After a long journey down the M6 in a swelteringly hot minibus, eight Rainford students took in the amazing spectacle of Christ Church college, where we would stay for our visit. Founded in 1525 by Cardinal Wolsey, Christ Church is the largest and most famous college at Oxford. Christ Church has produced thirteen of Britain’s Prime Ministers, and was also the college that Einstein lived in when he lectured here on his theory of relativity. Staying in such a prominent and historic college could not help but fill us with a sense of what we could achieve in our own studies. After talking in our lodgings, we took a stroll down to the River Cam and tried our hand at punting…as they say: when in Rome!
If we thought the minibus was hot, that was nothing compared to the metal punt. Thanks to my excellent steering and propulsion though, we survived the experience and returned to the college for a tour. The main quadrangle ‘Tom Quad’ is the largest in Oxford (above photo) and helps to create a real sense of grandeur. However, that had nothing on the dining hall. It is the one and only Great Hall used in the first Harry Potter film (a duplicate was built for the subsequent films). The hall is ornately decorated in rich wood panelling, stained glass windows and portraits of scholars from throughout the centuries, overlooked by a huge portrait of Henry VIII, the college’s founder. Learning that this is where we would have our evening meal was a real privilege, and we all became a little daunted about using the correct cutlery and side plate. You can imagine our surprise when we were served that northern delicacy – fish and chips! Following our evening meal, some of us played a quiz the Junior Common Room with some of Oxford’s lovely students, whilst other degenerates (two of our own, who shall remain nameless) went to the lecture theatre to watch ‘Love Island’ (Einstein must be turning in his grave!). The following morning, after breakfast once again in the Great Hall, some of us visited the Bodleian Library.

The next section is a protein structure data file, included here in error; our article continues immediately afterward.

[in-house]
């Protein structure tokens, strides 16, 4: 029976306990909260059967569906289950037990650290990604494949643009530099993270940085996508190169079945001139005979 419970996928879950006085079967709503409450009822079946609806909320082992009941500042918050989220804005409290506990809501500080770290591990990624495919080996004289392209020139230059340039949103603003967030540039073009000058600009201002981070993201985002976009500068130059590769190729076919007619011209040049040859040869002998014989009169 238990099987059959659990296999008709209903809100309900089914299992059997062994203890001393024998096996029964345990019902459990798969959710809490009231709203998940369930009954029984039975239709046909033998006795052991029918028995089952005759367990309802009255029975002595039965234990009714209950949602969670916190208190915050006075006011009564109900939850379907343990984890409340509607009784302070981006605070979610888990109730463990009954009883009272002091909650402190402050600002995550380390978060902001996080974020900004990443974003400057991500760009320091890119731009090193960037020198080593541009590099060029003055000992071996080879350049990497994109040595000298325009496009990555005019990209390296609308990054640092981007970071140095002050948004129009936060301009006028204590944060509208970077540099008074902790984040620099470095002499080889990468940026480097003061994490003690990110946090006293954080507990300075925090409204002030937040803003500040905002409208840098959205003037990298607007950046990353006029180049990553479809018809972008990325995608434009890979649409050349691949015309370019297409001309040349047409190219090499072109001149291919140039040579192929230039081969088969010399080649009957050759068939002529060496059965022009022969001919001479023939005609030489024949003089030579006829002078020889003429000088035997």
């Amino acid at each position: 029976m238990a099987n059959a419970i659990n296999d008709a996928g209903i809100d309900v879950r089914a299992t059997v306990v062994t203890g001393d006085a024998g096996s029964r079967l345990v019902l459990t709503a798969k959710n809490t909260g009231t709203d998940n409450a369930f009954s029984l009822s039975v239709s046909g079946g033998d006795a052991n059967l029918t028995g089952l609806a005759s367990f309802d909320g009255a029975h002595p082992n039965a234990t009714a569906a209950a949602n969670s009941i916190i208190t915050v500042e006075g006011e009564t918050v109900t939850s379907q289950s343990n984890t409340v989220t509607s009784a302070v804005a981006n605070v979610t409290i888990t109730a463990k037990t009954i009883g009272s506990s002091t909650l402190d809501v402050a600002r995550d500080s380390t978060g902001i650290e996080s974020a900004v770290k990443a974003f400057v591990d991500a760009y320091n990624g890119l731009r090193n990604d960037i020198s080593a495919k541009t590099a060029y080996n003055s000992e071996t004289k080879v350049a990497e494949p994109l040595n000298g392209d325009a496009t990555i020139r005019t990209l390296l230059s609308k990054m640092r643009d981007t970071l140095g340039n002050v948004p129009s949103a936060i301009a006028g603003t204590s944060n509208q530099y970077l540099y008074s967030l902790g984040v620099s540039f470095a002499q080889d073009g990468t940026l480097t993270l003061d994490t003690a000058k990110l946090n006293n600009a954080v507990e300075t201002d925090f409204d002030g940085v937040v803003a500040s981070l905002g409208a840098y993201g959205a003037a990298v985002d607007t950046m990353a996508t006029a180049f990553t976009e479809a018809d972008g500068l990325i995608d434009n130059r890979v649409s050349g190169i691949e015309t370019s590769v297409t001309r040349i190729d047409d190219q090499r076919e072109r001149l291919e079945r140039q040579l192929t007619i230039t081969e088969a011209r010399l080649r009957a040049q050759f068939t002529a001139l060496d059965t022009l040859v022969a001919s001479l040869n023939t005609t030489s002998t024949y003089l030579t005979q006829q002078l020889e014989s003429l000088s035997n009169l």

With over 13 million texts, it is the second biggest library in Europe and contains a copy of every text ever published. In typical Oxford style, its architecture was impressive and imposing, and the library itself had the sweet aroma of antique books. We spent the rest of the day visiting many of Oxford’s colleges (there are over 40 across the city) and attending a variety of lectures relevant to our subject specialisms and the application process. We met the lecturers and the students and were able find out about the expectations of an Oxford undergraduate. We left the city and university in the afternoon, feeling inspired and motivated to do the best we could in our continuance exams the following week. There may only be two or three out of the eight of us who will apply to Oxford or Cambridge, but even those who don’t will be left with some fantastic memories and the lasting feeling that our futures are filled with real promise and potential. Thank you for giving us this experience, Rainford staff (especially Grant for driving the minibus and only making one wrong turn!).